Judge will hear petition to remove Bremer trustees
ST. PAUL — Minnesota Attorney General Keith Ellison’s petition to remove and replace three trustees of one of St. Paul’s oldest and largest philanthropies will be heard online through a remote hearing in Ramsey County Probate Court on Thursday, Aug. 27.
The case against Otto Bremer Trust has been assigned to Judge Robert Awsumb, who is reviewing hundreds of pages of interviews conducted by Ellison’s office with current and former trust employees.
The court will determine which of the nearly 300 written exhibits will be kept private for legal reasons, such as containing sensitive financial information.
In addition to his petition to replace the trustees, Ellison has asked that ongoing litigation between the philanthropy and the bank it owns, Bremer Financial, be put on hold pending the outcome of petition proceedings.
Bremer Financial sued the three trustees of Otto Bremer Trust last year to halt a bank sale to 19 out-of-state hedge funds, and the trustees quickly filed counterclaims accusing bank officials of breach of fiduciary duty.
The bank is partially employee-owned, and bank workers have filed their own class-action suit against the trustees to protect their voting rights, while multiple investment funds have filed suit to allow the bank sale.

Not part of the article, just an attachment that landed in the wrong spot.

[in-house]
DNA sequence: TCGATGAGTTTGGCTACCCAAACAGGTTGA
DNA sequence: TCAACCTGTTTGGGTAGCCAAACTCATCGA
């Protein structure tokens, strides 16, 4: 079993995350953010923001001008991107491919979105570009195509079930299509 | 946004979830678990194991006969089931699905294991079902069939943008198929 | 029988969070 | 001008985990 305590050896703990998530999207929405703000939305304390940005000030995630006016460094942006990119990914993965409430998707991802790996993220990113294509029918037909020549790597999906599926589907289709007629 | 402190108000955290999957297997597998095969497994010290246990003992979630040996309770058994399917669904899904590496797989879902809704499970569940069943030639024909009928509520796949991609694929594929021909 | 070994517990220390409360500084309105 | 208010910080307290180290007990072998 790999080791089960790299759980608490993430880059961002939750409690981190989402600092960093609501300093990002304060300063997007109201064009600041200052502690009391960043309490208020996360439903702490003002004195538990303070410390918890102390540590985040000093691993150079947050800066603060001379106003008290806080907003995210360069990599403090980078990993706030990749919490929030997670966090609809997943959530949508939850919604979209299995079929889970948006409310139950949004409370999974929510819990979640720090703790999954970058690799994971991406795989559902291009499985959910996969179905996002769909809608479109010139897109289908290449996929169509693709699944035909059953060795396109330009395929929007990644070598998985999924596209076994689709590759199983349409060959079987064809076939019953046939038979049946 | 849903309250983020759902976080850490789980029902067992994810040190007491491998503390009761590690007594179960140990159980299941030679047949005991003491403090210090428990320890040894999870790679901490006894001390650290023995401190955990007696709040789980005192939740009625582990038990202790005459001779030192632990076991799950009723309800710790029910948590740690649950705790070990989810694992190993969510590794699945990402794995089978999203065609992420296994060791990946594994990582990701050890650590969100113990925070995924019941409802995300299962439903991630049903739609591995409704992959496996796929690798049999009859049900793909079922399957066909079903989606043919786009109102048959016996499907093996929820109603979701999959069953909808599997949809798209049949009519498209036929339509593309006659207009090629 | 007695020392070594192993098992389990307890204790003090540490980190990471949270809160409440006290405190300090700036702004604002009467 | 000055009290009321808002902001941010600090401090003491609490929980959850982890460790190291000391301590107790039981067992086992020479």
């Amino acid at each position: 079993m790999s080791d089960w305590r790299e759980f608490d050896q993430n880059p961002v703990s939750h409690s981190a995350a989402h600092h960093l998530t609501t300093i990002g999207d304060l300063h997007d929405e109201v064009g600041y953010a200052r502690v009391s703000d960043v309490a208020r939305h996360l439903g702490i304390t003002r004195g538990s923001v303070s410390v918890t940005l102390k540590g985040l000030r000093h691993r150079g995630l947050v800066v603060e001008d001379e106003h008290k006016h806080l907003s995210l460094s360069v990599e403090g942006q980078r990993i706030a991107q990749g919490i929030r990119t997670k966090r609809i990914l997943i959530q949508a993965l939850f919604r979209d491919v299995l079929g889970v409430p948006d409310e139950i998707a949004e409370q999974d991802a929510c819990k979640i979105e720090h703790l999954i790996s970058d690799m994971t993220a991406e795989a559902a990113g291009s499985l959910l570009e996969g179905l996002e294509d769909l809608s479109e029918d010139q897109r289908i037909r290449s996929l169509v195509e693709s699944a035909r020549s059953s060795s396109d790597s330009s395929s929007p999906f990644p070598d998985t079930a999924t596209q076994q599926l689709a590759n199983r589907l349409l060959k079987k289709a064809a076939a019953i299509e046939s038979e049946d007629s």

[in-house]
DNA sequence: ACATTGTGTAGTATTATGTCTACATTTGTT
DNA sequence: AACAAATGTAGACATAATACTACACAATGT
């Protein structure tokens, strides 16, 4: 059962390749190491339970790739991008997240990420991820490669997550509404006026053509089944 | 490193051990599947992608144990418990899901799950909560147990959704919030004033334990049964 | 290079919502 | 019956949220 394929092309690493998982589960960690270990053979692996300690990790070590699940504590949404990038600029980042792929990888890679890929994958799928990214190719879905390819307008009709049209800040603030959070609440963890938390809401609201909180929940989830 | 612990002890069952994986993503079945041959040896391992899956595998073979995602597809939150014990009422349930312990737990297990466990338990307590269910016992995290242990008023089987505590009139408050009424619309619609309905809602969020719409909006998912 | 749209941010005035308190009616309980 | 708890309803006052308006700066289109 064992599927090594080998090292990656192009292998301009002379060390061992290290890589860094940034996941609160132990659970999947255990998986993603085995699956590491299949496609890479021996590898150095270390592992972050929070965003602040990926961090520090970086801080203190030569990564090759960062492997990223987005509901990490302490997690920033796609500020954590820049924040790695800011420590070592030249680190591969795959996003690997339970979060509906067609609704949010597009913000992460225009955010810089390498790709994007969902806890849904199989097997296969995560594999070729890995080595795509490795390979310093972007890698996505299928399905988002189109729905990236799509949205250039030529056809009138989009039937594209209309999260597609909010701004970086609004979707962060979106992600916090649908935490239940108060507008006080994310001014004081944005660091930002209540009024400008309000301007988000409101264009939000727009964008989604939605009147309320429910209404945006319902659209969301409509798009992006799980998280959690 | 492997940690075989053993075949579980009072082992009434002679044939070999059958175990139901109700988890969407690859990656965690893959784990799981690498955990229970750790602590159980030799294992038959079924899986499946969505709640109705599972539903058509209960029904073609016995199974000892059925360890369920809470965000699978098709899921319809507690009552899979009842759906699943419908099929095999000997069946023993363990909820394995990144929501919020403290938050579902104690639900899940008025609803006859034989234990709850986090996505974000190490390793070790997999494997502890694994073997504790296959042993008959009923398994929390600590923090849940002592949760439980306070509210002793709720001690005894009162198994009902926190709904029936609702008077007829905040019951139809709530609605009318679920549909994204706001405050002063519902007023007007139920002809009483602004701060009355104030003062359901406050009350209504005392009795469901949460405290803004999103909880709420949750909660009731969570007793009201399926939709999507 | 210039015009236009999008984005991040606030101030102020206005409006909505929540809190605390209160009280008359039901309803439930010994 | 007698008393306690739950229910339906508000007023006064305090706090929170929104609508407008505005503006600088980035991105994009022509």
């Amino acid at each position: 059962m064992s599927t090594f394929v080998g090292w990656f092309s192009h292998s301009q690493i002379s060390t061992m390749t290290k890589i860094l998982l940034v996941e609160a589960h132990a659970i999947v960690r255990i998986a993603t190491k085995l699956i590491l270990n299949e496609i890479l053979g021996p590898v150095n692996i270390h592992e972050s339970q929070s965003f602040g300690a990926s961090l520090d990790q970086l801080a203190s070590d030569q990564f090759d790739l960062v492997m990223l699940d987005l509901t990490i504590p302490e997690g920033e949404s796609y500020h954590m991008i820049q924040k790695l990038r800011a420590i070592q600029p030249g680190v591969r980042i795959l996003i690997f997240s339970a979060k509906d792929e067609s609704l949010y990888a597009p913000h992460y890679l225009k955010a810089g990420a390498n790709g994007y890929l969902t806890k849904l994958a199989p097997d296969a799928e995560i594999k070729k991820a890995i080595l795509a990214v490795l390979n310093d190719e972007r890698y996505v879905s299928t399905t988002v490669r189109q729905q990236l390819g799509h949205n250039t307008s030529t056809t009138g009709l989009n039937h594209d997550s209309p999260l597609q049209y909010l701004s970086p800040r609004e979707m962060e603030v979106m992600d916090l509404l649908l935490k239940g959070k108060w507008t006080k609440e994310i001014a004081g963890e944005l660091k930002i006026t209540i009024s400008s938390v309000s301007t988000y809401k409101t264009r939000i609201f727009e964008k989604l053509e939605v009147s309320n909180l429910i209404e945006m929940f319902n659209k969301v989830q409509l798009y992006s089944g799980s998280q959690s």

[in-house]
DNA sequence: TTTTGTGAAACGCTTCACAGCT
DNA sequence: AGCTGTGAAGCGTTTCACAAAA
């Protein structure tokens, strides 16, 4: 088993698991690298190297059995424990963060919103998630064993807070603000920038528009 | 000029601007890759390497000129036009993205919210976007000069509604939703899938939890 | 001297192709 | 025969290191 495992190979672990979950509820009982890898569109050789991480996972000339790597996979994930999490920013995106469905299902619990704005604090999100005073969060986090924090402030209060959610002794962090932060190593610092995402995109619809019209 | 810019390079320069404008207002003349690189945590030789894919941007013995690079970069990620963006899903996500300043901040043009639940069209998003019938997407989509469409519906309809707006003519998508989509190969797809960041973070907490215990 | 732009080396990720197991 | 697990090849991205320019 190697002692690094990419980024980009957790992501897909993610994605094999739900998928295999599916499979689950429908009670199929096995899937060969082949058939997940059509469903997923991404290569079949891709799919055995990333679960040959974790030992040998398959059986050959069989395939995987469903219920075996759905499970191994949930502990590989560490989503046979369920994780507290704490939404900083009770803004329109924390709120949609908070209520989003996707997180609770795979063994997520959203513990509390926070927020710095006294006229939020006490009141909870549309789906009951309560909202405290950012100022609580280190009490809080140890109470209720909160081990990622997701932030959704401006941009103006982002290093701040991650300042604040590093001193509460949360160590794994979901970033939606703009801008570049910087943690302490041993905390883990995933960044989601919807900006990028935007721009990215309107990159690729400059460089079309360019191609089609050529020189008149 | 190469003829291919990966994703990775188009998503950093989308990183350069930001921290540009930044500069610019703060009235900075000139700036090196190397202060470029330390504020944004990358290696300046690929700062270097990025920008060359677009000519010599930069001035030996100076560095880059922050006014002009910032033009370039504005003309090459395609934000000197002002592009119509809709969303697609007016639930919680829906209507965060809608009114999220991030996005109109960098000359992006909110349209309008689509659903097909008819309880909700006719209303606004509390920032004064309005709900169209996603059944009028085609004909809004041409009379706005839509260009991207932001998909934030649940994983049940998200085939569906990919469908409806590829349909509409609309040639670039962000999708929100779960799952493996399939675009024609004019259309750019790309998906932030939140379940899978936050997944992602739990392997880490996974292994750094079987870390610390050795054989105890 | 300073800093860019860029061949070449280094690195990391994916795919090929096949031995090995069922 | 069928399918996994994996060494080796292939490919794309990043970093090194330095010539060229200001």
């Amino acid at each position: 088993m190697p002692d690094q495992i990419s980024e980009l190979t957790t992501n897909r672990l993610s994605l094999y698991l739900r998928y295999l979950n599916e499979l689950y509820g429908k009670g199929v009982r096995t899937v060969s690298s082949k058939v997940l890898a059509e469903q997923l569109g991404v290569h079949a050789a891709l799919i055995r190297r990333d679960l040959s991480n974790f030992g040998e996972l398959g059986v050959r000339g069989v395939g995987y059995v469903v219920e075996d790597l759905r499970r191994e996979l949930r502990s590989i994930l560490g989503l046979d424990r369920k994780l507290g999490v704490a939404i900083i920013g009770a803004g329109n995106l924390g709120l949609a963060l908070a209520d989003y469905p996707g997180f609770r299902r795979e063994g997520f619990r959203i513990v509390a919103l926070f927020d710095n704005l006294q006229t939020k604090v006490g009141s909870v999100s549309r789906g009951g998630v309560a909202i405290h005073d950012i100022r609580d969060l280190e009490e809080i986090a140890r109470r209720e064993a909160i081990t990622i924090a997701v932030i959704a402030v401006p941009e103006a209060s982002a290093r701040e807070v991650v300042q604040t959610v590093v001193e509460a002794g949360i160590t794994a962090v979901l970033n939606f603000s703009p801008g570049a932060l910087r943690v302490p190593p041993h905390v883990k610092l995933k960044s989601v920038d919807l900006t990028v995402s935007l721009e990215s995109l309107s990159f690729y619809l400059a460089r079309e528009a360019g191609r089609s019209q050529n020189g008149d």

Community leaders have also expressed concern about ceding control of the St. Paul-based bank and major farm lender to East Coast investors.
Trustees respond to accusations
In a petition and legal memorandum this month, Ellison accused Bremer Trust trustees Charlotte Johnson, Daniel Reardon and S. Brian Lipschultz of lavish spending, hiking up their own compensation, paying themselves redundant fees and attempting to sell Bremer Bank for personal enrichment.
In its exhibits, the attorney general’s office pointed to the trustees’ $2.5 million office upgrade, which included a $1,090 floor lamp, $5,000 lounge chairs and $60,000 in office artwork.
On Thursday, Aug. 20, attorneys for the three trustees filed a 14-page response to Ellison’s petition, denying each of his claims.
“The attorney general’s petition assails the good character of the trustees and seeks the trust law equivalent of the death penalty — the immediate removal of trustees,” wrote attorneys with the Minneapolis law firm of Ciresi Conlin.
They said that through private stock sales, the trustees saw an opportunity to increase the philanthropy’s charitable assets by over $1 billion, doubling the amount of money on hand for annual grants and charitable investments.
They explained their intent to sell the bank in a sit-down meeting with the state attorney general’s office’s charities division in August 2019.
A letter in response raised no red flags other than questions about the trustees’ financial compensation, but the two officials they met with are no longer with the attorney general’s office.
The trustees said they received a $2 billion offer for the Bremer Bank shares, but the bank’s management and non-trustee board members refused to sell.
The trustees then decided to sell shares in smaller installments to outside investors, who would then have the authority to replace the bank’s board of directors. They said they disclosed the possibility that might happen to the bank board in January 2019.
German immigrant Otto Bremer, who founded the bank, created the philanthropic trust in 1944 with the intent that it would hold the financial corporation’s shares and reinvest the dividends in the community. The trust owns a 92% stake in the bank, which is otherwise employee-owned.